The squabbling over SIGINT transcripts was only one of a litany of pre-9/11 failures fleshed out in the inspector general’s report. Tenet was chided for failing to devote sufficient resources to disrupting Al Qaeda, even though he had issued a December 1998 memo stating “we are at war” with the terrorist group. The CIA’s CTC bungled key intelligence about 9/11 mastermind Khalid Shaikh Mohammed, never focusing on reporting that he was sending terrorists to the United States on bin Laden’s behalf, the report stated. And the report lambasts the CTC for failing to share key information about two of the 9/11 hijackers, Nawaf al-Hazmi and Khalid al-Mihdhar, who had been discovered to have entered the United States after being observed by the CIA attending an Al Qaeda summit in January 2000.
The CIA failed to tell the State Department to “watch-list” the two Al Qaeda men, and the inspector general could find no evidence that the agency ever told the FBI about their presence in the country. The report called this a “potentially significant” lapse, since an alert to the Bureau might have led to “surveillance” and ultimately vital information about the 9/11 plot itself. “In the period January through March 2000, some 50 to 60 individuals read one or more of six Agency cables containing travel information related to these terrorists,” the report stated. It concluded: “That so many individuals failed to act in this case reflects a systemic breakdown” within the CTC. (The report recommended that along with Tenet, two former CTC chiefs should also be reviewed by an accountability board.)
The report also criticized intelligence problems when Bill Clinton was president, detailing political and legal “constraints” agency officials felt in the late 1990s. In September 2006, during a famous encounter with Fox News anchor Wallace, Clinton erupted in anger and waived his finger when asked about whether his administration had done enough to get bin Laden. “What did I do? What did I do”? Clinton said at one point. “I worked hard to try to kill him. I authorized a finding for the CIA to kill him. We contracted with people to kill him. I got closer to killing him than anybody has gotten since.”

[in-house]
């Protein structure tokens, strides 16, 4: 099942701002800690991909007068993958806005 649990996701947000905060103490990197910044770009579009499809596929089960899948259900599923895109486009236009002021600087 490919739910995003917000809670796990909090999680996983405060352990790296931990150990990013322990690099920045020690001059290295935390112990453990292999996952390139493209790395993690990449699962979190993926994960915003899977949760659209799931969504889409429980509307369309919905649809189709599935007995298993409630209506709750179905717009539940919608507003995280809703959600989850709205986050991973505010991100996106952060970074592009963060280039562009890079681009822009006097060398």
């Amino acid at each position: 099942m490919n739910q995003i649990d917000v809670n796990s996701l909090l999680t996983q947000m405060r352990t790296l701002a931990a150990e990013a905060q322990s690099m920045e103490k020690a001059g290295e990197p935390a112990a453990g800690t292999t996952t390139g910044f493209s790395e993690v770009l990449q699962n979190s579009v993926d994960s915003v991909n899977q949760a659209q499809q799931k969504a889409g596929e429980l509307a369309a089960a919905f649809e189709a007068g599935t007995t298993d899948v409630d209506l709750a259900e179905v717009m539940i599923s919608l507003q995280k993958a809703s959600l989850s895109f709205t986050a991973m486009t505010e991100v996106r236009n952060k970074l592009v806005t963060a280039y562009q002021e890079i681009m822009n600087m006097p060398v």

Clinton appeared to have been referring to a December 1999 Memorandum of Notification (MON) he signed that authorized the CIA to use lethal force to capture, not kill, bin Laden. But the inspector general’s report made it clear that the agency never viewed the order as a license to “kill” bin Laden—one reason it never mounted more effective operations against him. “The restrictions in the authorities given the CIA with respect to bin Laden, while arguably, although ambiguously, relaxed for a period of time in late 1998 and early 1999, limited the range of permissible operations,” the report stated. (Scheuer agreed with the inspector general’s findings on this issue, but said if anything the report was overly diplomatic. “There was never any ambiguity,” he said. “None of those authorities ever allowed us to kill anyone. At least that’s what the CIA lawyers told us.” A spokesman for the former president had no immediate comment.)
In any case, the inspector general found that the CIA’s failure to conduct effective covert actions against bin Laden prior to 9/11 was ultimately not because of ambiguous legal authorities but because it did not have effective assets on the ground who could mount a “credible operation” against him.
The searing criticisms of agency officials contained in the report was one reason that the next two men who succeeded Tenet as CIA Director, Porter Goss and then Hayden, refused to release a public version of the report or to accept its recommendation of an Accountability Board. But ultimately Congress, in an amendment contained in legislation passed last month, ordered the release of Tuesday’s public version.
Tenet made clear in a statement issued Tuesday that he was not happy about it. In a contentious two-and-a-half page statement e-mailed to journalists, he disputed many of the inspector general’s findings and vigorously defended his record. “There was in fact a robust plan [to get bin Laden’s terrorists], marked by extraordinary effort and dedication to fighting terrorism, dating back to long before 9/11,” he said. (While insisting that he was “relentless” in seeking more funding for counter-terrorism efforts, he did not address the inspector general criticism that he never resolved the CIA-NSA dispute over SIGINT.)
Nor apparently was Hayden enthusiastic about so much dirty linen being made public. In his own statement e-mailed to reporters, the CIA director said he was releasing the report only because he had to. “The long, grueling fight against terrorism, which depends in very real part on the quality of our intelligence, demands that we keep our focus on the present and the future,” he said. The report, he added, will “distract officers serving their country on the frontlines of a global conflict” and “consume time and attention revisiting ground that is already well plowed.”